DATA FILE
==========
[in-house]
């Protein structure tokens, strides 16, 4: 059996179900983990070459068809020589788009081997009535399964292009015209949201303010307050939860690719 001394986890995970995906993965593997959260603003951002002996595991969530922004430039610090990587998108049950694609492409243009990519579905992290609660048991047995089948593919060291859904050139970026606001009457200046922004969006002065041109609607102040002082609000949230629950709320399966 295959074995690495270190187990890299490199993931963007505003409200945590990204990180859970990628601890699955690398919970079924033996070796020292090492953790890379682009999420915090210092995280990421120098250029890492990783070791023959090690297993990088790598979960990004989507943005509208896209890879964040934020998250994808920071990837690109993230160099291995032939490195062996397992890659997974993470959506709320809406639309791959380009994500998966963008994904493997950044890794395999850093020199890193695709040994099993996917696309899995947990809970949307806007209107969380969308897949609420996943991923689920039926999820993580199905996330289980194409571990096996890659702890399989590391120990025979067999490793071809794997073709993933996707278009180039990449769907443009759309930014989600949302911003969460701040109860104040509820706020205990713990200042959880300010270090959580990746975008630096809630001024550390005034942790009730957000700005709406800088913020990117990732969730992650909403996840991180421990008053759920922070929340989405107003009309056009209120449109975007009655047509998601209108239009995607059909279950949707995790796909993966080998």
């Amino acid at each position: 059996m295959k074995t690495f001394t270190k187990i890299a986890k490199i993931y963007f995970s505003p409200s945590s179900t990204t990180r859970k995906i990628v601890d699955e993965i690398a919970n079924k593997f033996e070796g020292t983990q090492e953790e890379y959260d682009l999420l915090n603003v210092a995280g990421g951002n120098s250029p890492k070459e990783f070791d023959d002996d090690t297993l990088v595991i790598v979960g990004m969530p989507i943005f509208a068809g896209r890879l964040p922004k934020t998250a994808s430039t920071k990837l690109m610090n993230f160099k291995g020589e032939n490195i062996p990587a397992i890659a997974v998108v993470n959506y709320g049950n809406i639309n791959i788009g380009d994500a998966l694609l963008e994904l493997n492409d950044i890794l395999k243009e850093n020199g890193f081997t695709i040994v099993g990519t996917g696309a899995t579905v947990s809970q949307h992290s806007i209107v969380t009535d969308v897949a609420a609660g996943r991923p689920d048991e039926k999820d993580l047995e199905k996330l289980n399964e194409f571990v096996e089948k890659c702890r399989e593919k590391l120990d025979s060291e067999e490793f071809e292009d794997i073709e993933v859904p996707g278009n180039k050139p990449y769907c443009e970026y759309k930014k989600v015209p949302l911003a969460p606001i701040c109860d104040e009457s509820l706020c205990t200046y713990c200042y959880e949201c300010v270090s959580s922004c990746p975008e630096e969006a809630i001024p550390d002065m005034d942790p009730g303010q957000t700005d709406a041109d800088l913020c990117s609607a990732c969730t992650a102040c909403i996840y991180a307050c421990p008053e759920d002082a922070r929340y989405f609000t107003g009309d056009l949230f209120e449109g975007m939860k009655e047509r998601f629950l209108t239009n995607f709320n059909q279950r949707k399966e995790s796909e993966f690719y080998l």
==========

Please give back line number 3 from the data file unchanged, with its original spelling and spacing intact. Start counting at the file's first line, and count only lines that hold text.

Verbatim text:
């Amino acid at each position: 059996m295959k074995t690495f001394t270190k187990i890299a986890k490199i993931y963007f995970s505003p409200s945590s179900t990204t990180r859970k995906i990628v601890d699955e993965i690398a919970n079924k593997f033996e070796g020292t983990q090492e953790e890379y959260d682009l999420l915090n603003v210092a995280g990421g951002n120098s250029p890492k070459e990783f070791d023959d002996d090690t297993l990088v595991i790598v979960g990004m969530p989507i943005f509208a068809g896209r890879l964040p922004k934020t998250a994808s430039t920071k990837l690109m610090n993230f160099k291995g020589e032939n490195i062996p990587a397992i890659a997974v998108v993470n959506y709320g049950n809406i639309n791959i788009g380009d994500a998966l694609l963008e994904l493997n492409d950044i890794l395999k243009e850093n020199g890193f081997t695709i040994v099993g990519t996917g696309a899995t579905v947990s809970q949307h992290s806007i209107v969380t009535d969308v897949a609420a609660g996943r991923p689920d048991e039926k999820d993580l047995e199905k996330l289980n399964e194409f571990v096996e089948k890659c702890r399989e593919k590391l120990d025979s060291e067999e490793f071809e292009d794997i073709e993933v859904p996707g278009n180039k050139p990449y769907c443009e970026y759309k930014k989600v015209p949302l911003a969460p606001i701040c109860d104040e009457s509820l706020c205990t200046y713990c200042y959880e949201c300010v270090s959580s922004c990746p975008e630096e969006a809630i001024p550390d002065m005034d942790p009730g303010q957000t700005d709406a041109d800088l913020c990117s609607a990732c969730t992650a102040c909403i996840y991180a307050c421990p008053e759920d002082a922070r929340y989405f609000t107003g009309d056009l949230f209120e449109g975007m939860k009655e047509r998601f629950l209108t239009n995607f709320n059909q279950r949707k399966e995790s796909e993966f690719y080998l």